Tires are a lot more important than most people think. One of the most important items affecting your ride is the contact with the ground. A good truck or Jeep tire can be what allows you to take a new trail, a bad tire can be what ruins a trip in a heartbeat. There are a lot of choices for tires out there, however. It can be a little intimidating choosing the right one, but the good news is that there a lot of choices, so you can always find a good match for your needs if you know how to look.

Understanding Tire Markings

Every tire has some markings along its sidewall. These denote the size, load range, and type of tire you’re looking at. For example, you might see (whatever tire size you use in your photo) or something similar. These sizes should correlate to your wheels and a tire technician should be able to tell you how big a tire you can fit in your wheel wells without any chassis rubbing.

Tire types and treads

Once you have the sizing and type of tire you need, the next decision to make involves what you plan on doing with that tire. There are 3 main types of treads, and we’ll go over each.

All-Season

All-Season tires are made for mostly on-road performance to handle most weather conditions on the pavement. They are very good for hauling and towing and for maintaining confident contact with the pavement. All-Seasons are the best for quiet rides, better fuel economy, and on road handling.

All-Terrain

All-Terrain tires strike a good balance between on-road and off-road performance. These are good for people who spend a lot of time off the road, but don’t want to ruin their handling dynamics on the highway. All-Terrain tires are the best choice for people who may use their truck to work on a farm or ranch, or often go adventuring in forests or dirt and gravel roads.

All-Terrain tires can have a couple modifiers that show where it’s able to go.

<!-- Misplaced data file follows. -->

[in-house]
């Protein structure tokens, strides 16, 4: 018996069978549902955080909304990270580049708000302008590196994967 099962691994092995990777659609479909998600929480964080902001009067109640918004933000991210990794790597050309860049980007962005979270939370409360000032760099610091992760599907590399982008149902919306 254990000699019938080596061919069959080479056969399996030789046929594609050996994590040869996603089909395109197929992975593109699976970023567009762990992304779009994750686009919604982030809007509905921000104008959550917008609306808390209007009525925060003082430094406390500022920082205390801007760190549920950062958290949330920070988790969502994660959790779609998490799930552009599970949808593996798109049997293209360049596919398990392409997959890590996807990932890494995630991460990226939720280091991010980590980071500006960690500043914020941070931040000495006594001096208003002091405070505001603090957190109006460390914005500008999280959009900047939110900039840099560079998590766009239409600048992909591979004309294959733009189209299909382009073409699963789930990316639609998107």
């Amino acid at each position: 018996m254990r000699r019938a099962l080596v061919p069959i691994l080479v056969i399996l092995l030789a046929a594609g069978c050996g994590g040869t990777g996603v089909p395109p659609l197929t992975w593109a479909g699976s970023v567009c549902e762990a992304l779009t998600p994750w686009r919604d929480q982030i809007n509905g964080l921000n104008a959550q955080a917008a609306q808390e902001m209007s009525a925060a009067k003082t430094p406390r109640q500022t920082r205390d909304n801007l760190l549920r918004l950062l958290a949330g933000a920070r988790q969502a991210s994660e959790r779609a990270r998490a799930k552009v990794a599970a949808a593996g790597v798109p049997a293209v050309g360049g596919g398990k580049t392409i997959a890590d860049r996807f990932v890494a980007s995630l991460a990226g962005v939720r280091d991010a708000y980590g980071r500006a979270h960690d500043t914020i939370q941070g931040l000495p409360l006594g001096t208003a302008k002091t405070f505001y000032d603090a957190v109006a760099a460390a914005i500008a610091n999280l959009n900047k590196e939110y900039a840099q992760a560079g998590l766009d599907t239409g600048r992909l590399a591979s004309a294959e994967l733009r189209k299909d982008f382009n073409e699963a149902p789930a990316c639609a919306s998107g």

• The deep snow logo with a 3 peak mountain with a snowflake that marks the tire as capable of traversing through deep snow and severe winter conditions like ice.
  • M stands for mud, and means that the tire is capable of pulling itself through mud.
  • S stands for snow which means this tire can make contact through most snows that aren’t too deep.

The main drawback for all-terrain tires is that when it comes to on road performance, these tires tend to be louder, decrease fuel economy, and don’t contact the pavement as well as all-season tires. This is due to the larger tread blocks and wider voids between the treads. All-Terrains are our number pick for most trucks and Jeeps.

Mud-Terrain

 

Mud-Terrain tires are built for off-road performance. These tires are meant to go where other tires just can’t get to. If you plan on using your rig as an OHV or trail vehicle, then these tires are the way to go.

With giant tread blocks, studs and knurls on the sidewalls and shoulders, thick, reinforced sidewalls, and huge voids meant to grab anything they touch, mud-terrain tires can get you through mud or snow without digging holes, over rocks without popping a sidewall or blowing a seam, and even churn through streambeds on those treacherous water crossings.

However, when it comes to driving on the road, these tires are crazy loud, don’t contact the pavement well, and get feathered, a wear pattern where the treads become terribly uneven, often causing steering wheel shudders, and torn up on any type of packed or paved surface. If you do decide to use mud-terrain tires on highways for that aggressive look, then look for “hybrid” tires that use new technology and tread shapes to reduce road noise, feathering, and pavement shredding. Shop TuffTruckParts.com